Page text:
RPMs and DEBs are just different. While I am a fan of apt-get, they make a lot of assumptions and take away from a lot of the configurability that an rpm allows. Of course, the same old argument between Linuc and Windows in general, is that it is whether or not it is useful to the average individual to take the time to learn the difference, and as usual no, but just the same, that is no reason to take such configurability away. Most people never install anything ever, especially not system "stuff". So where is the line? Each to their own :)
I find it funny, and a little sad when I hear people trying to tell other people what to do or how to standardize Linux. If you make hardware and you would like your hardware to work with other peoples hardware, and both pieces of hardware are in development, then there is room to suggest a standard and find some way for your stuff to work together in the end. On the otherhand, if someone writes a great program, but only specifies dependencies in a README, but never bothers to package it, you have three(ish) basic options: 1) Deal with the fact that it isn't package and compile it yourself. 2) wait for someone to package it for your system, then install it, or 3) Package it yourself.
Not to make it out to be more work than it is, but packaging takes time and effort. From what I have seen, programmers are almost always a different group of people from package maintainers. Any project that packages its own software likely has the job of just package maintenance.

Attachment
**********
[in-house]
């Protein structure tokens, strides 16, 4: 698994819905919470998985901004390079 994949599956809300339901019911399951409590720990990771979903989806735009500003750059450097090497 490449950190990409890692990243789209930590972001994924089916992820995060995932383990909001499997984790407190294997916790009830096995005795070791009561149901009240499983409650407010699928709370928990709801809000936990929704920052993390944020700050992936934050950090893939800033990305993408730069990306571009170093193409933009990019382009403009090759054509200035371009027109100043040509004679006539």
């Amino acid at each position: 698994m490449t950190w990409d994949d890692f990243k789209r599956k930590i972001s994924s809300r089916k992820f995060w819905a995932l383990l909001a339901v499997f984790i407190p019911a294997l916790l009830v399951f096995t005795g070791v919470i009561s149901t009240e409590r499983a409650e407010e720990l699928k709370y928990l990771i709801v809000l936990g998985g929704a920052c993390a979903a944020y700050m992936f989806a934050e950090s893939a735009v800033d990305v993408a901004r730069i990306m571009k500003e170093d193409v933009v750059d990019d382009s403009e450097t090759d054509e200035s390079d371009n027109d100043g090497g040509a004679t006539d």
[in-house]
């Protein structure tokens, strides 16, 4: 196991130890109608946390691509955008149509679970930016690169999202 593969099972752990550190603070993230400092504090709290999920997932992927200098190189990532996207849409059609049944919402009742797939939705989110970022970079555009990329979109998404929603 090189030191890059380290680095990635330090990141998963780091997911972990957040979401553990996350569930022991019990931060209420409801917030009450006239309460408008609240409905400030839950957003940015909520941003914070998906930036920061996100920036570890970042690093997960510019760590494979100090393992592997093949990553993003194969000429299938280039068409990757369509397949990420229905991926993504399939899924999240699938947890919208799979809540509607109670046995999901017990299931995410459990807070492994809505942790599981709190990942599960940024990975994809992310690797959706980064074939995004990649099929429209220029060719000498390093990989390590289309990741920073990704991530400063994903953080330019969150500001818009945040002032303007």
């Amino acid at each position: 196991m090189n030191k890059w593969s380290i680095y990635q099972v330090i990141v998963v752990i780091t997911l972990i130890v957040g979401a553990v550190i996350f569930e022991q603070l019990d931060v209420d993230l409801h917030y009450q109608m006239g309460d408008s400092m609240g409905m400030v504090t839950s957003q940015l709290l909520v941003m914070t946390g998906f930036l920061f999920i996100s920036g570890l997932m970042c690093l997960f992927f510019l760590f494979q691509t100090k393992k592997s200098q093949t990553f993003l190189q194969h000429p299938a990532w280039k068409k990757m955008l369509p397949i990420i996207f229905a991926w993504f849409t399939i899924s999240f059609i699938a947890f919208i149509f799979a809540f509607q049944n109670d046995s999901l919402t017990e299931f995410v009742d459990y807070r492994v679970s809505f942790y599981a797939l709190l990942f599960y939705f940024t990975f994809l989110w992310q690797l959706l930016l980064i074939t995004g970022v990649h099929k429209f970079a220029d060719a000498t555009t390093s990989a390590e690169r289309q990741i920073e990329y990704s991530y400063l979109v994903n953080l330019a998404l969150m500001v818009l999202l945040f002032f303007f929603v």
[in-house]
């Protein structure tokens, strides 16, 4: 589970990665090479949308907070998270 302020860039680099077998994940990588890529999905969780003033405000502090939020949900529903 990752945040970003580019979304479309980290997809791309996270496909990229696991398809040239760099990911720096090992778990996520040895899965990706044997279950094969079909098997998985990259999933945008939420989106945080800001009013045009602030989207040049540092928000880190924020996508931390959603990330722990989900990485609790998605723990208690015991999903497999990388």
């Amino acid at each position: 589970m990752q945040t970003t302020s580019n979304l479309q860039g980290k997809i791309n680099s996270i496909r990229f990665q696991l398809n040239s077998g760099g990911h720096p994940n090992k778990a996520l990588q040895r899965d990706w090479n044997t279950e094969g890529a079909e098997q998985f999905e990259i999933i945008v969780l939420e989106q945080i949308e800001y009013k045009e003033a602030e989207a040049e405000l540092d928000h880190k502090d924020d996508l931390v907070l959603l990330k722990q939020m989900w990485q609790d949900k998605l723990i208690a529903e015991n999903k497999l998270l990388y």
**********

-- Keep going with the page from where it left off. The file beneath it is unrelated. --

deb packages are also very configurable. I don't think there is anything they can't do. Technically, there is nothing in its design to stop someone from a deb package running the binary every time you install it and never actually installing anything. Just the same, debs can install repositories, it just isn't standard to do that. Personally, I think it is better to let people choose whether or not they want their installed third party software to be self maintaining along with the rest of the system. If there is a repo, make note of it on the website and in the documentation. All a deb has is metadata, install script, uninstall script, and files. This means debs can do anything scripts and files can do. :) as for what apt-get does is store the metadata such that it can know what script sets have already been run, and if others need to be run, etc. The limits comes down to what the package maintainer chooses to put in their install script.
rpms are easier to build and maintain. debs are much more of a pain in the ass. debs are convenient for the vast majority of users, and they are a lot of work. Would deb users like to see every project out there have a deb available? Of course! But at the sacrifice of development time, or your own? Even if debs were "always better in every way", you are only talking about an end product and not the time that went into putting it together.
So whenever I hear someone say "I wish there was a deb", I say "Your probably not alone, why don't you go do that! Never done package maintenance? Wonderful, here's the manual and if next week you are still confused, i'd be happy to walk you through it."
Linux is about personal responsibility that can ideally easily benefit everyone, imo. Not everyone can really handle that.